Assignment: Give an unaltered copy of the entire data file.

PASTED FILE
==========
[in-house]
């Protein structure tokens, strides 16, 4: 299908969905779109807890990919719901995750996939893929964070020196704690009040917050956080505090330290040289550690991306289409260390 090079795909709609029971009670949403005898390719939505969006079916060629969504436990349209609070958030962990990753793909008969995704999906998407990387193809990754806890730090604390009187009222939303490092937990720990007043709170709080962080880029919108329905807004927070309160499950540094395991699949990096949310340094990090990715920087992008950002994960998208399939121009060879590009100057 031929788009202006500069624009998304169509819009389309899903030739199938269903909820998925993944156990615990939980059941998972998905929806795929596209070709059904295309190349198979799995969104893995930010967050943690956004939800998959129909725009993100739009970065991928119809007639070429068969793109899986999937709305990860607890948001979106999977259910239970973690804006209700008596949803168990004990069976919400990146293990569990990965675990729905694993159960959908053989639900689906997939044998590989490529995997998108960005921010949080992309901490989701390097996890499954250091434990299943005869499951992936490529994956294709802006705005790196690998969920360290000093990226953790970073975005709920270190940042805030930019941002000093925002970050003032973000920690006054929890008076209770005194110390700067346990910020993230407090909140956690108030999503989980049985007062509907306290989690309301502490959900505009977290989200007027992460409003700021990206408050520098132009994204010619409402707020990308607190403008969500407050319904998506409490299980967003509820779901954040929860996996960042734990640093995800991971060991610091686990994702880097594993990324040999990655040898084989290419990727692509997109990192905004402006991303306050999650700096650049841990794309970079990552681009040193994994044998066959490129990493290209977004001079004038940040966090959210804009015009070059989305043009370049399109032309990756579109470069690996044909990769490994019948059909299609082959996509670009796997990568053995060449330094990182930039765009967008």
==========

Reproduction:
[in-house]
């Protein structure tokens, strides 16, 4: 299908969905779109807890990919719901995750996939893929964070020196704690009040917050956080505090330290040289550690991306289409260390 090079795909709609029971009670949403005898390719939505969006079916060629969504436990349209609070958030962990990753793909008969995704999906998407990387193809990754806890730090604390009187009222939303490092937990720990007043709170709080962080880029919108329905807004927070309160499950540094395991699949990096949310340094990090990715920087992008950002994960998208399939121009060879590009100057 031929788009202006500069624009998304169509819009389309899903030739199938269903909820998925993944156990615990939980059941998972998905929806795929596209070709059904295309190349198979799995969104893995930010967050943690956004939800998959129909725009993100739009970065991928119809007639070429068969793109899986999937709305990860607890948001979106999977259910239970973690804006209700008596949803168990004990069976919400990146293990569990990965675990729905694993159960959908053989639900689906997939044998590989490529995997998108960005921010949080992309901490989701390097996890499954250091434990299943005869499951992936490529994956294709802006705005790196690998969920360290000093990226953790970073975005709920270190940042805030930019941002000093925002970050003032973000920690006054929890008076209770005194110390700067346990910020993230407090909140956690108030999503989980049985007062509907306290989690309301502490959900505009977290989200007027992460409003700021990206408050520098132009994204010619409402707020990308607190403008969500407050319904998506409490299980967003509820779901954040929860996996960042734990640093995800991971060991610091686990994702880097594993990324040999990655040898084989290419990727692509997109990192905004402006991303306050999650700096650049841990794309970079990552681009040193994994044998066959490129990493290209977004001079004038940040966090959210804009015009070059989305043009370049399109032309990756579109470069690996044909990769490994019948059909299609082959996509670009796997990568053995060449330094990182930039765009967008």